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  • Writer's pictureSerena Nangia

Media coverage prioritizes violence over peace: Costa Rican voices on Nicaraguan refugees by Serena

In such divisive times in the world, there is much hope for a positive story. Unfortunately, this is not one of those stories. In April 2018, protests by Nicaraguan civilians over social security reforms prompted the Nicaraguan government to retaliate violently. Over 300 people have been killed, and at least 565 people are still jailed. As a result of the political crisis in Nicaragua, approximately 42,000 Nicaraguans have fled to Costa Rica (as of March 2019). While Costa Rica is allowing Nicaraguans to enter its borders as they flee the increasingly oppressive regime of President Daniel Ortega, many Costa Ricans are not happy with this.

Even though Costa Ricans are known for their hospitality and support of peace, this is not the case with all Costa Ricans. Some have had violent and xenophobic reactions to Nicaraguan refugees in Costa Rica (there is little information on who these Costa Ricans are or what their role in society is). However, the voices of Costa Ricans against Nicaraguan refugees are louder than the ones that support refugee acceptance. This is because the media has prioritized the collection of anecdotes from those against over those for.

In order to understand this story fully, we must explore the history between these two countries. They can be described as “twins”, one more “rebellious” and financially insecure than the other. Nicaraguans have long emigrated to Costa Rica to find financial security and, often, better living conditions. In fact, Costa Rica’s total population is 7.5% Nicaraguan immigrants and has been since before the refugee crisis. Nicaraguans emigrating to Costa Rica is not new. The problem, then, is that media do not mention this in their reports. Of the 30 articles I surveyed while researching about Costa Rican perspectives of Nicaraguans, at least 80% mentioned xenophobic and racist ideals, and less than 10% mentioned Costa Ricans supporters. It is hard to ignore that.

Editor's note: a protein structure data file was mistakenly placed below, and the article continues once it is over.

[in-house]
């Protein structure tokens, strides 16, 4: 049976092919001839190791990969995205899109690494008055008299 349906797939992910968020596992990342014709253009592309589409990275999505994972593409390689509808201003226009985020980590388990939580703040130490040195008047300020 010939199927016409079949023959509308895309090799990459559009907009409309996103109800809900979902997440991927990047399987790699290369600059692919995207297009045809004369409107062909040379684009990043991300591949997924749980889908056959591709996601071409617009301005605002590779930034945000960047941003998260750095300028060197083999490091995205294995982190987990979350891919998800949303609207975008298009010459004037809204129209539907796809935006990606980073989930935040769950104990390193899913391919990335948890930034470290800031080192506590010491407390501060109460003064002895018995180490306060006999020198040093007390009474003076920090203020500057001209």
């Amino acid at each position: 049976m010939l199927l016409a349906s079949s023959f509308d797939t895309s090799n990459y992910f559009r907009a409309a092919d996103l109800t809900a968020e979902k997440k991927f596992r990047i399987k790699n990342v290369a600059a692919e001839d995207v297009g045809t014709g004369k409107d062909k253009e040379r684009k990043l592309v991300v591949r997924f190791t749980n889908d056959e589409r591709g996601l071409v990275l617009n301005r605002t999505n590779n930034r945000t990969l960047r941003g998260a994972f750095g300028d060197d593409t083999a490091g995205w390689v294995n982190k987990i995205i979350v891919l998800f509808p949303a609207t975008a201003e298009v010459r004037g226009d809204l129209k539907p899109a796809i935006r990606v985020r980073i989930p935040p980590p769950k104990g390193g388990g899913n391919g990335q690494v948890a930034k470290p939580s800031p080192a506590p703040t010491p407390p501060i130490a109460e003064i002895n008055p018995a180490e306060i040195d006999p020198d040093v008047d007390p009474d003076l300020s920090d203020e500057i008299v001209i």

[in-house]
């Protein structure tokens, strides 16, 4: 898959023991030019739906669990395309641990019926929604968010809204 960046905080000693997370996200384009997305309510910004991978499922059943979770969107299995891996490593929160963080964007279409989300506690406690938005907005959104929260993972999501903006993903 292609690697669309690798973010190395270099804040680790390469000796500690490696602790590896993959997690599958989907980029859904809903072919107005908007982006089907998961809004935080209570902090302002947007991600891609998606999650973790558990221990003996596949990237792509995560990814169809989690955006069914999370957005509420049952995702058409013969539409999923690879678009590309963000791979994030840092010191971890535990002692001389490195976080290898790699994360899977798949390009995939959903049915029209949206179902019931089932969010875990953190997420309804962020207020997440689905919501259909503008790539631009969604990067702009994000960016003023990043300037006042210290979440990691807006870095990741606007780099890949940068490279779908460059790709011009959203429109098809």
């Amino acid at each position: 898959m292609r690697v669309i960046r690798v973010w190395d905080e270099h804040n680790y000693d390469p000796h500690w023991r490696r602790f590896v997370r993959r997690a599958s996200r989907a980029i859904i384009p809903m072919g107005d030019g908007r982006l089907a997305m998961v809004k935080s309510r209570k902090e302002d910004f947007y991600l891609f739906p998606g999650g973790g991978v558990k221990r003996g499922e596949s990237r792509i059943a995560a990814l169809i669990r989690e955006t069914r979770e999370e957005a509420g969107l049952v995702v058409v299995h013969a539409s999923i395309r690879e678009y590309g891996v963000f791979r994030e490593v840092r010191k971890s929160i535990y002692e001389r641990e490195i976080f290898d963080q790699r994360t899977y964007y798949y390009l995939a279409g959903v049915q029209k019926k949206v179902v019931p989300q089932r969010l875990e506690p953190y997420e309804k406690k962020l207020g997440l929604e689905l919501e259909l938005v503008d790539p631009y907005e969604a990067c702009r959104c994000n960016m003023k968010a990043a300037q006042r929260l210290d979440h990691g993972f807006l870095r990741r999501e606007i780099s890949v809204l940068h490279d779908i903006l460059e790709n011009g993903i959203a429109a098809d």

Media is mostly reporting on violent accounts of protest against Nicaraguan refugees in Costa Rica. The most prevalent accounts of violence in the last few months are the August 18th demonstrations and attacks in the neighborhood of La Merced in San Jose. “We want Costa Rica free of bastards” and “Let’s fly the flag for our country and kill these Nicaraguans” was heard from Costa Ricans carrying knives, baseball bats and glass bottles stuffed with gasoline-soaked rags. These tactics were used to threaten and ostracize Nicaraguans, stemming from ingrained xenophobic and racist ideals.

Less reported, though, are protests against racist demonstrators which began immediately as the August 18th demonstrations broke up. Most notably, a protest to condemn these actions brought 1,000 people to San Jose one week later. They chanted “Ticos and Nicas are brothers!” to push a peaceful discourse. Finally, Catholic and Evangelical leaders condemned the xenophobic attacks, as well as Costa Rican soccer clubs whose jerseys were worn in the protest.

Bottom line: hateful rhetoric and actions are newsworthy; support and tolerance are not.

After examining the impact of Costa Rican perspectives on Nicaraguan refugees and migrants, I cannot help but notice the strong parallels between this case and others. In Europe, with the increase in refugees from Syria; in the United States, with refugees from Latin America; in Colombia, with refugees from Venezuela — all these cases are reflected in the confusion, anger, and violence of Costa Rican people. Much like with these cases, media tend to report only the anger against refugees than the people who support them.

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